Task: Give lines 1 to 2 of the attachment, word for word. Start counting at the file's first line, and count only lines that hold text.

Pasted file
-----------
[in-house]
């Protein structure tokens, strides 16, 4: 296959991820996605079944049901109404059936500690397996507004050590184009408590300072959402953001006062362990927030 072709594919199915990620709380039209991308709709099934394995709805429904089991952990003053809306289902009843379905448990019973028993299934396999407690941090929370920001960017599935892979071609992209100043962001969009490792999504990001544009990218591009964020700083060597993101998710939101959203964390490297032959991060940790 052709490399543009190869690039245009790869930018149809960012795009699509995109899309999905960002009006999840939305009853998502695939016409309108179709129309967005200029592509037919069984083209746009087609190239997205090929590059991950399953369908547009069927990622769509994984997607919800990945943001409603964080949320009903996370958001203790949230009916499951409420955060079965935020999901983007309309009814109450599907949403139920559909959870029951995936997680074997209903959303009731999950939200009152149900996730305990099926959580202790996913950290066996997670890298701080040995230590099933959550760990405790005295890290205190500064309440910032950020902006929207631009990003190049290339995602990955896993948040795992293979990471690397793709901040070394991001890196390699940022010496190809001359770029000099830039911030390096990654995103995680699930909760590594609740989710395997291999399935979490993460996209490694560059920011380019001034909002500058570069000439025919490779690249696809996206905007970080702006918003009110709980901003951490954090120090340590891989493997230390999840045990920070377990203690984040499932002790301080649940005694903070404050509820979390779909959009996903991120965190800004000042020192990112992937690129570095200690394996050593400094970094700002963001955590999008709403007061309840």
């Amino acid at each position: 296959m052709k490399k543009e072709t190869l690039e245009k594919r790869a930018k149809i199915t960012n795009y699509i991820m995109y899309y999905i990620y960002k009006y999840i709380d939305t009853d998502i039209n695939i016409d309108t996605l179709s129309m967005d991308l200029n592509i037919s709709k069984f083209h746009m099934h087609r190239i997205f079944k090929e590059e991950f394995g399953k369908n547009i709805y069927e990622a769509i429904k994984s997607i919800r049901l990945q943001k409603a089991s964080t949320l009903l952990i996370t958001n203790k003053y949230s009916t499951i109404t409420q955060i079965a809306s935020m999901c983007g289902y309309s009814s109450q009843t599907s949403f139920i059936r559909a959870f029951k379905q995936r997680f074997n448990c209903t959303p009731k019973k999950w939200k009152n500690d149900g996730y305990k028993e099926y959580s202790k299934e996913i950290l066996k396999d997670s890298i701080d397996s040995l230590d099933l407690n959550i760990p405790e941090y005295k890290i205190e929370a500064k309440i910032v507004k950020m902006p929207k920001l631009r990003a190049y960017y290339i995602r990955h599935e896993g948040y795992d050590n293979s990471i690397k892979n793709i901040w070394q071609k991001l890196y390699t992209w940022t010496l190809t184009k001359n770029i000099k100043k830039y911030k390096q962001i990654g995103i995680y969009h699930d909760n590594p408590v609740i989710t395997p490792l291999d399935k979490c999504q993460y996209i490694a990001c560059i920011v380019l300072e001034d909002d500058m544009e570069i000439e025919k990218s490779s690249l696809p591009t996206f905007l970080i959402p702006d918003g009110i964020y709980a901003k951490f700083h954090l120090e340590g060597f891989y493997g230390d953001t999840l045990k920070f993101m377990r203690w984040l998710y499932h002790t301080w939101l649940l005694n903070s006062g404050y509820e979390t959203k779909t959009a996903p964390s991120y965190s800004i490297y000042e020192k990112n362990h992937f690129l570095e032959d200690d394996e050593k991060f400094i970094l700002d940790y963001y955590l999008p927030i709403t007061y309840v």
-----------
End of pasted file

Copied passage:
[in-house]
């Protein structure tokens, strides 16, 4: 296959991820996605079944049901109404059936500690397996507004050590184009408590300072959402953001006062362990927030 072709594919199915990620709380039209991308709709099934394995709805429904089991952990003053809306289902009843379905448990019973028993299934396999407690941090929370920001960017599935892979071609992209100043962001969009490792999504990001544009990218591009964020700083060597993101998710939101959203964390490297032959991060940790 052709490399543009190869690039245009790869930018149809960012795009699509995109899309999905960002009006999840939305009853998502695939016409309108179709129309967005200029592509037919069984083209746009087609190239997205090929590059991950399953369908547009069927990622769509994984997607919800990945943001409603964080949320009903996370958001203790949230009916499951409420955060079965935020999901983007309309009814109450599907949403139920559909959870029951995936997680074997209903959303009731999950939200009152149900996730305990099926959580202790996913950290066996997670890298701080040995230590099933959550760990405790005295890290205190500064309440910032950020902006929207631009990003190049290339995602990955896993948040795992293979990471690397793709901040070394991001890196390699940022010496190809001359770029000099830039911030390096990654995103995680699930909760590594609740989710395997291999399935979490993460996209490694560059920011380019001034909002500058570069000439025919490779690249696809996206905007970080702006918003009110709980901003951490954090120090340590891989493997230390999840045990920070377990203690984040499932002790301080649940005694903070404050509820979390779909959009996903991120965190800004000042020192990112992937690129570095200690394996050593400094970094700002963001955590999008709403007061309840």